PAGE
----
B6 -v Secretary of state for the Home Department (anonymity)

Anonymity Order

Case No. SC/161/2019



11 January 2021

Secretary of state for the Home Department

AND ON the Legal Representatives having been notified of the application on 22 October 2019 by email;
AND ON considering the documents served in support of this application in accordance with paragraph 28 of the Special Immigration Appeals Commission Practice Note on Anonymity Orders and Related Measures dated 29 November 2018;
AND ON the Appellant undertaking to keep the Commission and the Secretary of State informed of any matter which may affect the continued need for this order:

  1. The Appellant be granted anonymity in relation to the conduct of proceedings in the Commission and be known in these proceedings as B6.
  2. Nothing may be published which, directly or indirectly, identifies B6 as an appellant in these proceedings before the Commission.
  3. There be liberty to apply on 48 hours’ written notice to the Commission, to the Appellant, to the Secretary of State and to the Legal Representatives.
  4. This order continues until the OPEN judgment has been handed down in this appeal, or further order in the meantime, unless the Appellant indicates to the Commission, as soon as the OPEN judgment is circulated in draft, an intention to apply for it to continue after the OPEN judgment is handed down, or for directions for the determination of any such application, whereupon this order will continue for the duration of the determination of that application.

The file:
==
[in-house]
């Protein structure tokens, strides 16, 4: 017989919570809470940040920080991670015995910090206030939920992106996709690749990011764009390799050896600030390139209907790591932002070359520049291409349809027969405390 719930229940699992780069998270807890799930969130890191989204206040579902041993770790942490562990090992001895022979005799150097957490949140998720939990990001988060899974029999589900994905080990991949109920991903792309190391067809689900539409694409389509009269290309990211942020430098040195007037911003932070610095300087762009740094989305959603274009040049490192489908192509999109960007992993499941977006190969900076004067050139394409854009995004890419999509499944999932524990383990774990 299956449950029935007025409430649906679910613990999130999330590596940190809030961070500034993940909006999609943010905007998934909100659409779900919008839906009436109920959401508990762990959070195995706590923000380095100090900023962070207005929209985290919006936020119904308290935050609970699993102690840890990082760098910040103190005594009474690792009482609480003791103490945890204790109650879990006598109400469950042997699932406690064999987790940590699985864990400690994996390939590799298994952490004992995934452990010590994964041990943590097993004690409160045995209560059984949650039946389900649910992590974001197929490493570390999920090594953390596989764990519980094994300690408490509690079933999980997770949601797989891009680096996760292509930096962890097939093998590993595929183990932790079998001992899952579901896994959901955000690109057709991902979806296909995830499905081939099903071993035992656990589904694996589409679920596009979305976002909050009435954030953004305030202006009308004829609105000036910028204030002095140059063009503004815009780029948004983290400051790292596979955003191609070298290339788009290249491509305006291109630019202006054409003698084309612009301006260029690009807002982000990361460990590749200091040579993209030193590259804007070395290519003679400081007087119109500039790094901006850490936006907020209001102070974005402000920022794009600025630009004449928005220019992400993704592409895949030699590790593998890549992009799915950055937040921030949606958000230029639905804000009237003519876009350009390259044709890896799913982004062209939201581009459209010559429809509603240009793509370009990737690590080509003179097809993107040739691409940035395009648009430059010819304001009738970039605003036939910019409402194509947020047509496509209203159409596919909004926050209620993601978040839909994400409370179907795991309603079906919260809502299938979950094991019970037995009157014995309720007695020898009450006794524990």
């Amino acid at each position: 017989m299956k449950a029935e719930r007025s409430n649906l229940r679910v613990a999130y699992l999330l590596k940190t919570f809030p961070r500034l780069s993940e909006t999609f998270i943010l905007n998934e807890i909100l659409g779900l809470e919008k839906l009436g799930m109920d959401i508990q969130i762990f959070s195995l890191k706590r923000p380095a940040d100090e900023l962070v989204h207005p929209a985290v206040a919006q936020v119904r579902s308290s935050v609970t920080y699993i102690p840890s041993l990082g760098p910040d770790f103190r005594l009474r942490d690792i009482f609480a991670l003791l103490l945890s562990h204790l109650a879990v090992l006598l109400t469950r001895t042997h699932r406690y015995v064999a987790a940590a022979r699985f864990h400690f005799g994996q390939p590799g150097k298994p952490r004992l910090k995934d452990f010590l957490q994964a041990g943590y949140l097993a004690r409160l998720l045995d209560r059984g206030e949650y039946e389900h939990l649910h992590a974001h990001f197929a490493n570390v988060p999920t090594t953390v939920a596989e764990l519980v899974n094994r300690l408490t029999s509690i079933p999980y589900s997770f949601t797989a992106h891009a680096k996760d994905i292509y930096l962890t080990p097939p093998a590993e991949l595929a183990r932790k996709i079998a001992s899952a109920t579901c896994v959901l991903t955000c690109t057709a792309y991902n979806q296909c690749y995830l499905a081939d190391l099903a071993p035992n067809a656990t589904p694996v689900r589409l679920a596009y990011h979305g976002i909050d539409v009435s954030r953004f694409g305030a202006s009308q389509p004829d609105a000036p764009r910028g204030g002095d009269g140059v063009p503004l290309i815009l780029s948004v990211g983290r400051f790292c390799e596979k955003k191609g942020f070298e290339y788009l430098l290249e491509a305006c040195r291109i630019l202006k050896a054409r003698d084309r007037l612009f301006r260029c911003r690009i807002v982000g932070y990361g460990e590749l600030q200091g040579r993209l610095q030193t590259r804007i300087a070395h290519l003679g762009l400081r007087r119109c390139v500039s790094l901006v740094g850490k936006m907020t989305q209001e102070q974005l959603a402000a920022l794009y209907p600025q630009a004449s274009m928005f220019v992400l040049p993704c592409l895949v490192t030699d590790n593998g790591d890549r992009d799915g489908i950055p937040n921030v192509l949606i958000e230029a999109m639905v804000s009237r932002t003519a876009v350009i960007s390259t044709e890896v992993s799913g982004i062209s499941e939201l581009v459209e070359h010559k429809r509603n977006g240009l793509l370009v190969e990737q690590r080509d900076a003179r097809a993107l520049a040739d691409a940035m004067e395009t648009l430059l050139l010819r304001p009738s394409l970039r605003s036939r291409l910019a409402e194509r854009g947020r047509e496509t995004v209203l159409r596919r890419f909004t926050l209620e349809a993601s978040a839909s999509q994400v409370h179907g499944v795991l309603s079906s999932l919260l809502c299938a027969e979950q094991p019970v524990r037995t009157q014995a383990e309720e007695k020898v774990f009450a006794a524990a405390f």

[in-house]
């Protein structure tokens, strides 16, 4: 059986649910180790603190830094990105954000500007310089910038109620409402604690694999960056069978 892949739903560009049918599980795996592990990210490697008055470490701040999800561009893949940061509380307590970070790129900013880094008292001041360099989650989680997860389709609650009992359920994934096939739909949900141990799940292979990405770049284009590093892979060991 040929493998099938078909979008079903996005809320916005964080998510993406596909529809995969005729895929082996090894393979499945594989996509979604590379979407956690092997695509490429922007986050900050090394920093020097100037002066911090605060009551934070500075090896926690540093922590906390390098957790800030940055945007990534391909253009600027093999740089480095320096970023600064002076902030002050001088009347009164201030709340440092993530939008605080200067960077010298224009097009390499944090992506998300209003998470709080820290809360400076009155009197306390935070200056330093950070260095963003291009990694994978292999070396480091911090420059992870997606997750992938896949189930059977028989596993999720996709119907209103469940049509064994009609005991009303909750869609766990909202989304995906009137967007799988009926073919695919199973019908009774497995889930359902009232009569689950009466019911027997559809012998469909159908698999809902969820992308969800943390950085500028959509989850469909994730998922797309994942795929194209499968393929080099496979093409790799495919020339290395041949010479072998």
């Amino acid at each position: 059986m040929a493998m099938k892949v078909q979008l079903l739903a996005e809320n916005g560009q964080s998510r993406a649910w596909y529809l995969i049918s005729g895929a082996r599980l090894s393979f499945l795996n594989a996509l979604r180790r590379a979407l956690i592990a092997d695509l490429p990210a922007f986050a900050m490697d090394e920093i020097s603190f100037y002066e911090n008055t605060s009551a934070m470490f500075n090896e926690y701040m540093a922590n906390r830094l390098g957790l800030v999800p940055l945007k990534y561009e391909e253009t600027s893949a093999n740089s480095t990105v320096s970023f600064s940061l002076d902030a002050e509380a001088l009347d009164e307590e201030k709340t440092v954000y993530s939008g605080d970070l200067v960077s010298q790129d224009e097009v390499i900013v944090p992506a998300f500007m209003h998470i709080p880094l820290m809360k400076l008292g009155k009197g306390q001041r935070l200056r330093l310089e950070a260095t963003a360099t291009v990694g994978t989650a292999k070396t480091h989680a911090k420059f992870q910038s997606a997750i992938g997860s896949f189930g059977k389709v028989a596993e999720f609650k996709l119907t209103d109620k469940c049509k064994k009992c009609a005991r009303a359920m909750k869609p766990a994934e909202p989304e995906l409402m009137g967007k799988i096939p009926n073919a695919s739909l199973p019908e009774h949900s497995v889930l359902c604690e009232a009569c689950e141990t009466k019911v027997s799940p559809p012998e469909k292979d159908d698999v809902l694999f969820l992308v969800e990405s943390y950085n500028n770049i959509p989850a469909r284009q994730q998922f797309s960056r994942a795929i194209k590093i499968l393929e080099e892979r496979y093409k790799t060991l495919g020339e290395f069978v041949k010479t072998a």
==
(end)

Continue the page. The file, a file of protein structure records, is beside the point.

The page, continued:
1. The Secretary of State’s OPEN allegation against B6 is that B6 is an agent of Iran’s Ministry of Intelligence and Security. B6 denies this. The Appellant’s case is that it is difficult to rebut this allegation and media exposure will increase those difficulties. If B6’s identity were revealed, B6’s family would face difficult circumstances. If there were any risk of exposure, B6 would have to consider carefully whether to withdraw the appeal. If B6 were identified in these proceedings there would be “far-reaching adverse effects”.
  2. The Commission is not in a position to make findings of fact about the Appellant’s case for anonymity. The Commission notes that the Iranian authorities know about the appeal. Some of the evidence in support is vague, but the Commission bears in mind that B6 has difficulty in communicating openly and frankly with representatives.
  3. On balance the Commission considers that the encroachment made into the principle of open justice by this order, and its interference with the article 10 rights of the media and of the public is justified.